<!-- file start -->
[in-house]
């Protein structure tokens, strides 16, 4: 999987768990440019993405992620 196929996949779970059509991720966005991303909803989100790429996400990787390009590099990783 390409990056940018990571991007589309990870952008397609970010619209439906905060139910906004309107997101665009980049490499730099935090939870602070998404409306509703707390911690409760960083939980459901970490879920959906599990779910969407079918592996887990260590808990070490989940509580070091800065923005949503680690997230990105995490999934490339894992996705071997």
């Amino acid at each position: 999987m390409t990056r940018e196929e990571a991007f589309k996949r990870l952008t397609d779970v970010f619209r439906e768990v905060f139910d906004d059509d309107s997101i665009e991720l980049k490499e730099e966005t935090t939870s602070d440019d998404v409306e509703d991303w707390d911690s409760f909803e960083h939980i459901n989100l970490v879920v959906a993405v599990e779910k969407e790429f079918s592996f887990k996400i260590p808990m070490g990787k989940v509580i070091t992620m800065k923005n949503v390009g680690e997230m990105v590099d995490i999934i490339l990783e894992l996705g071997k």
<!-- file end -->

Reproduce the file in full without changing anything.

[in-house]
């Protein structure tokens, strides 16, 4: 999987768990440019993405992620 196929996949779970059509991720966005991303909803989100790429996400990787390009590099990783 390409990056940018990571991007589309990870952008397609970010619209439906905060139910906004309107997101665009980049490499730099935090939870602070998404409306509703707390911690409760960083939980459901970490879920959906599990779910969407079918592996887990260590808990070490989940509580070091800065923005949503680690997230990105995490999934490339894992996705071997």
């Amino acid at each position: 999987m390409t990056r940018e196929e990571a991007f589309k996949r990870l952008t397609d779970v970010f619209r439906e768990v905060f139910d906004d059509d309107s997101i665009e991720l980049k490499e730099e966005t935090t939870s602070d440019d998404v409306e509703d991303w707390d911690s409760f909803e960083h939980i459901n989100l970490v879920v959906a993405v599990e779910k969407e790429f079918s592996f887990k996400i260590p808990m070490g990787k989940v509580i070091t992620m800065k923005n949503v390009g680690e997230m990105v590099d995490i999934i490339l990783e894992l996705g071997k």